The demographics and motivation of buyers in London is shifting, as the capital comes to terms with the upcoming Brexit and property tax changes, according to a report Monday from Black Brick, a London-based real estate agency.
In the first half of 2018, two-thirds of Black Brick’s buyers came from within the U.K., an increase from previous years, when the number was less than 50%, the report said.
“We are seeing a real shift in the London property market both in terms of buyer nationalities and their reasons for buying a property,” said Camilla Dell, managing partner at Black Brick, in the report.
“We believe that the rise in U.K. buyers is due to the British being knowledgeable about what’s happening in the U.K. economically and politically, and able to take a view,” Ms. Dell said. “Whilst Brexit and potential political uncertainty are certainly a factor for U.K. buyers, they are more comfortable about proceeding, particularly when there is a real need to move and get on.”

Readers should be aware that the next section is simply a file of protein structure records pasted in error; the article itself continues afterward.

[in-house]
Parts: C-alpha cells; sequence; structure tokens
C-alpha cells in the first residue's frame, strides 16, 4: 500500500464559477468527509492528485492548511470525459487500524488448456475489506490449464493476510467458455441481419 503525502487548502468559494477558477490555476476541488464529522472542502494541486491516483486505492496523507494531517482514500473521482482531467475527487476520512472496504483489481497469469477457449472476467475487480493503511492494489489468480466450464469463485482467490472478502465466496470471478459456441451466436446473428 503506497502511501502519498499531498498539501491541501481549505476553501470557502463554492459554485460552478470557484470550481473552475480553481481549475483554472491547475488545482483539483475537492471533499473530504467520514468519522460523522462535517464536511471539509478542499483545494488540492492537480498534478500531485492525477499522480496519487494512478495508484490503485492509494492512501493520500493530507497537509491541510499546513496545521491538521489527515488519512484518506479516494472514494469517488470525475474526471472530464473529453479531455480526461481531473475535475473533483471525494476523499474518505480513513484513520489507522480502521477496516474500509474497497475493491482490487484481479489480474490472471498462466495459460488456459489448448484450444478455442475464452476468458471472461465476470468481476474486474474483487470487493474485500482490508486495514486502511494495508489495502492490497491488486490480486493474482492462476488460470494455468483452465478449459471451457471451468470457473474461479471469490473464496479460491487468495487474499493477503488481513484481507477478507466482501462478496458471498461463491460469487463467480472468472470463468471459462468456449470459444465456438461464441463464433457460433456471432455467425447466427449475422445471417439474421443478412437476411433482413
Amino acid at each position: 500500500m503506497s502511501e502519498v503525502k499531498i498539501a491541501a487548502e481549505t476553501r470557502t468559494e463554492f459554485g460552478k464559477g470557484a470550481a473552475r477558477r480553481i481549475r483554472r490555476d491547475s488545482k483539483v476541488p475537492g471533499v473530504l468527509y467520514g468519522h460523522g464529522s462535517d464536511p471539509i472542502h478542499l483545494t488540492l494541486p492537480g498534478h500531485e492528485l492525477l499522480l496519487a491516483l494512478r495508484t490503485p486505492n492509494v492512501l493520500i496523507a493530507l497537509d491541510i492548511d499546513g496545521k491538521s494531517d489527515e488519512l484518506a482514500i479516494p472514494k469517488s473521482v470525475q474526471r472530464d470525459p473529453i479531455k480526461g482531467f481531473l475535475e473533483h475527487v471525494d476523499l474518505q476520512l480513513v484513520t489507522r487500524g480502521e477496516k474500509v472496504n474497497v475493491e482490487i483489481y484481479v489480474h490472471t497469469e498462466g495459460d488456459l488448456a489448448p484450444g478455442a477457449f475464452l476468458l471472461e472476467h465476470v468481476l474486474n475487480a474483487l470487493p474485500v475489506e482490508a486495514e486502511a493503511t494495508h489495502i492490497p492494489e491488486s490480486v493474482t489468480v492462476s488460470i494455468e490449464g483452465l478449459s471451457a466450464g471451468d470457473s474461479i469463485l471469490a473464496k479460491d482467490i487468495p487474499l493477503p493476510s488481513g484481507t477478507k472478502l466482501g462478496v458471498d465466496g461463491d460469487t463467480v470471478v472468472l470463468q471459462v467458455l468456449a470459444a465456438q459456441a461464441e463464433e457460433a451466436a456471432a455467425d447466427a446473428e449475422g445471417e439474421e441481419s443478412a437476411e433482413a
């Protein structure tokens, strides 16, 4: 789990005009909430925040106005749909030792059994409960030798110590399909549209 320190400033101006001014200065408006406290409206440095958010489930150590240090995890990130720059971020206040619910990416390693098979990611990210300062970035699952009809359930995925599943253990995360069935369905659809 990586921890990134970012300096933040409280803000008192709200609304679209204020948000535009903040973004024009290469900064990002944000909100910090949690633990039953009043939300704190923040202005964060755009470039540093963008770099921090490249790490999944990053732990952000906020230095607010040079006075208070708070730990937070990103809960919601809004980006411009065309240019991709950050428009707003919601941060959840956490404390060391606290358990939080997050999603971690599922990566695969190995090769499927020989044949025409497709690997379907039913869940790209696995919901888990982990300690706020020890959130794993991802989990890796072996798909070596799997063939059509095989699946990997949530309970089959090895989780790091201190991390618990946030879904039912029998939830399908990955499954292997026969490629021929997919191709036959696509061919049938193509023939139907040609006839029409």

All of Black Brick’s transactions so far this year have been for primary homes. In comparison, half of its transactions in 2017 were for primary homes and in 2016, a quarter of purchases were primary homes.
“The consistent rise in the number of our clients purchasing primary homes in central London indicates that clients are no longer buying for investment, or for discretionary second home reasons,” Ms. Dell said.
That’s likely due to England’s property tax—known as stamp duty—which in 2016 introduced an additional 3% tax for those purchasing a second home or a buy-to-let property, according to the report.
Looking forward to the rest of the year, Black Brick expects the number of U.K. buyers to continue to rise. “Those who don’t need to move are choosing to wait until after Brexit, and this is particularly true for international buyers,” Ms. Dell said.